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Cochlear Organoids Shed Light on Hair Cell Regeneration for Hearing Loss Treatment

Key findings

  • The generation of new hair cells after damage to the cochlea is a potential treatment for deafness
  • Mass Eye and Ear researchers previously developed murine cochlear organoids that yield large numbers of hair cells with molecular markers of native cells
  • This paper describes comprehensive transcriptional characterization of the organoids in comparison to in vivo cell types
  • The organoids mimicked nearly all supporting cell and hair cell subtypes of the in vivo cochlea as well as the utricle, and gene regulatory network modeling identified transcription factors that regulate hair cell development and differentiation
  • Higher-throughput screening might identify small molecules and genes that could generate new hair cells after damage to the cochlea

Birds that endure hearing loss can transdifferentiate sensory epithelial progenitor cells and regenerate hair cells in the cochlea. In mammals, by contrast, cochlear progenitor cells can differentiate into hair cells only in the early postnatal period.

Determining what signals reprogram mammalian cochlear supporting cells into hair cells would be a significant advance toward using hair cell regeneration as a therapy for deafness. The mouse is the usual model for studying hearing. Still, the tiny size of the mouse cochlea, its location, and the relatively small number of hair cells make studies of hair cell regeneration difficult.

In Cell Reports, researchers at Mass Eye and Ear previously published a protocol to expand and differentiate murine Lgr5+ cochlear progenitor cells into 3D organoids that recapitulate developmental pathways. Organoid differentiation yielded large numbers of hair cells with molecular markers of native cells, including markers for inner and outer hair cells.

To allow expanded analyses, the team recently performed a comprehensive transcriptional characterization of the cochlear organoids, in comparison to in vivo cell types, at multiple time points in their differentiation.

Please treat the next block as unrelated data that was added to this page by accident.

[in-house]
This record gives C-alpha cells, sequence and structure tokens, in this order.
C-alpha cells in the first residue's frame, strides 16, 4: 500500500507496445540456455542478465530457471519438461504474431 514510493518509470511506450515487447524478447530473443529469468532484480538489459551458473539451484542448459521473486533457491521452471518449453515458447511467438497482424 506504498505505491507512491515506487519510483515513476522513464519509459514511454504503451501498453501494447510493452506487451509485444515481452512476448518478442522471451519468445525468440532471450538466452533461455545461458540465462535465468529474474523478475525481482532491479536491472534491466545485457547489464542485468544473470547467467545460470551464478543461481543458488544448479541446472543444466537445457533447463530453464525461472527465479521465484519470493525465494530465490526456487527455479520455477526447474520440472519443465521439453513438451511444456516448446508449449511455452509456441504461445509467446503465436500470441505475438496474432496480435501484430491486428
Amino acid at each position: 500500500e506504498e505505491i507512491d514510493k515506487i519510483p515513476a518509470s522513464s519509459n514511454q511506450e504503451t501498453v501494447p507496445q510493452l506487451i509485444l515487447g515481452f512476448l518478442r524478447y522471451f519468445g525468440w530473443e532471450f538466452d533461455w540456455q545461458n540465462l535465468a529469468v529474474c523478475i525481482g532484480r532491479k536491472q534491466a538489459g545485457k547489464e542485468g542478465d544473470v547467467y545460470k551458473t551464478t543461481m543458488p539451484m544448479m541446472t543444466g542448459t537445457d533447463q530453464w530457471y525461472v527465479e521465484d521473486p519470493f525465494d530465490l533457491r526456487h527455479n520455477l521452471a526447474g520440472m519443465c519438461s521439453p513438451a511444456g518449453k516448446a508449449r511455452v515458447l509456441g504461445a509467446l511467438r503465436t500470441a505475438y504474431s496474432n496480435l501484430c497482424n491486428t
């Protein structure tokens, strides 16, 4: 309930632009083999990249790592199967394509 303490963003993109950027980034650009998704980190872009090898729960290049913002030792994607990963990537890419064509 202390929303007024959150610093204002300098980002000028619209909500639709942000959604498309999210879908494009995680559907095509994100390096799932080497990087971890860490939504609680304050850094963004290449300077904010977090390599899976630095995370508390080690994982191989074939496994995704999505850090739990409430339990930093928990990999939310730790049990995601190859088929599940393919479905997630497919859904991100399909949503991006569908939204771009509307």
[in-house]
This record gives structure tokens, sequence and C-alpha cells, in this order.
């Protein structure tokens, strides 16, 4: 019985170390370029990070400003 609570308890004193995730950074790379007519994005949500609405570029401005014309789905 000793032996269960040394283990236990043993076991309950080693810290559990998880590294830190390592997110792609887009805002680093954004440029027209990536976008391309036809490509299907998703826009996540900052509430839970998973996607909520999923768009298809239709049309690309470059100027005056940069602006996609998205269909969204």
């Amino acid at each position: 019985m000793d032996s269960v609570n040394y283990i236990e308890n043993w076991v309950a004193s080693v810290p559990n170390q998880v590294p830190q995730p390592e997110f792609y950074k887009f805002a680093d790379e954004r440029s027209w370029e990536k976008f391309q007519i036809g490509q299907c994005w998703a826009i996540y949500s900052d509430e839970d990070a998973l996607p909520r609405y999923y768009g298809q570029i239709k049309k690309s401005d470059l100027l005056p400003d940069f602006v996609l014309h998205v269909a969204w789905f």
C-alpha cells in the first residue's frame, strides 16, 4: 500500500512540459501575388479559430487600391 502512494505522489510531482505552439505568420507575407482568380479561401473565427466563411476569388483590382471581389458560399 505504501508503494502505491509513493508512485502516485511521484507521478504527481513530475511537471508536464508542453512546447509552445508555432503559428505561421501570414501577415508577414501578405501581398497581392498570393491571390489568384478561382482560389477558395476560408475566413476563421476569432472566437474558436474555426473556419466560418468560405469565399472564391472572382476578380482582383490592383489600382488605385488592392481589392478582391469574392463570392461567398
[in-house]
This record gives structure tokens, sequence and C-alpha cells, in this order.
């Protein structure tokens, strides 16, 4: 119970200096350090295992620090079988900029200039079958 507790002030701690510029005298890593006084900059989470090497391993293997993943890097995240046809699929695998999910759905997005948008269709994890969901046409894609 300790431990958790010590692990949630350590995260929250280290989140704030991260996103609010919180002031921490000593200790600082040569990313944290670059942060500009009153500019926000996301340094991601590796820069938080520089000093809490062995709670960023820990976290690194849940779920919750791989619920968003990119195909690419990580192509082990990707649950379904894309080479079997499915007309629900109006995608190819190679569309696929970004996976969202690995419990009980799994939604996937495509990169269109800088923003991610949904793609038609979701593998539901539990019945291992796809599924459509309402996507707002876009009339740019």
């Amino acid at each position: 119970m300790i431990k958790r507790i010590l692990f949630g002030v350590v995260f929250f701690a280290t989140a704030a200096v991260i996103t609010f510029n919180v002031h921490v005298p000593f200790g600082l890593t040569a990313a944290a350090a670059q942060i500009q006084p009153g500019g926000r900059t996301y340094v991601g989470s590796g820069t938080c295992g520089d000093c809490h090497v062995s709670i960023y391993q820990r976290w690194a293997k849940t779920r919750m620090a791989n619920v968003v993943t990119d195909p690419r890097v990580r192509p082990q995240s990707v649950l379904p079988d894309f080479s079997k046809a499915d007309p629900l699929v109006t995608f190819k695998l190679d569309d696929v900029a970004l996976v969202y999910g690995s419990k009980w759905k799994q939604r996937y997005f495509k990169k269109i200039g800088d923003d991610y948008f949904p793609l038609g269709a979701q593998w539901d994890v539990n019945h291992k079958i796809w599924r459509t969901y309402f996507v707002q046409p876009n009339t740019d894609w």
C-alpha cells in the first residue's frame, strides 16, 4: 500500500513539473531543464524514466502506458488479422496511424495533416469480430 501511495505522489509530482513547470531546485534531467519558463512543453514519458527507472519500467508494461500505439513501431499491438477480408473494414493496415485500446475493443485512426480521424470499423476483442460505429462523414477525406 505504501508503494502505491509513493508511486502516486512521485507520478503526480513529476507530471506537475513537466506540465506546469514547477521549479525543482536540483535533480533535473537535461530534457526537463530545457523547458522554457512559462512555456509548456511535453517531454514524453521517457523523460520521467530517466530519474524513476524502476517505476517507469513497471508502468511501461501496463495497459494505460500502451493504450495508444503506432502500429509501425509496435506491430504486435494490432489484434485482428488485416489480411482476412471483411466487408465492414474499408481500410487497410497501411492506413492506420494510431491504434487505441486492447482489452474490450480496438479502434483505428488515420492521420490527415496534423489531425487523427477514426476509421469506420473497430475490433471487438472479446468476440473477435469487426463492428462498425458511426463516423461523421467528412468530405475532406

Albert Edge, PhD, director of the Tillotson Cell Biology Unit and principal investigator in the Eaton–Peabody Laboratories at Mass Eye and Ear, and colleagues detail the findings in a more recent paper in Cell Reports.

Principal Findings

Transcriptional signatures of maturing hair cells were apparent after 10 days of organoid differentiation. During the course of differentiation, the cells mimicked nearly all subtypes of supporting cells and hair cell subtypes in the neonatal cochlea and utricle.

The researchers then studied how gene activity and chromatin structure changed as Lgr5+ progenitor cells differentiated into hair cells. The data revealed a transcriptional network of genes that control hair cell formation:

  • The model identified known regulators of hair cell development, including Atoh1, Pou4f3, and Gfi1
  • It predicted roles in postnatal hair cell differentiation for certain genes expressed by hair cells: Sox4, Tceb2, Nr2f1, and Lmo1
  • Ddit3, whose loss contributes to hearing loss, was upregulated, had high influence during differentiation, was most active toward the end of the maturation process and acted similarly to Pou4f3, Atoh1, and Lmo1 in activating transcription of genes such as Sox4 and Tceb2
  • Other important transcription factors identified in the network were Atf4, a downstream target of Ddit3, and Tcf4, a heterodimerization partner of Atoh1


Because the organoids faithfully represent in vivo cell types and regenerative processes, they hold promise for higher-throughput screening. That future work might identify small molecules and genes that could generate new hair cells after damage to the cochlea.

Learn more about the Department of Otolaryngology–Head and Neck Surgery at Mass Eye and Ear

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Dunia Abdul-Aziz, MD, and Albert Edge, PhD, researchers at Mass Eye and Ear, used a combination of genetic tools with inner ear organoid technology to identify new pathways involved in hair cell regeneration.


Zheng-Yi Chen, DPhil, and colleagues are the first to demonstrate rescue of genetic hearing loss with a gene therapy delivered by adeno-associated virus in an aged animal model. The study also serves as proof-of-principle that other gene therapies be developed for older adults.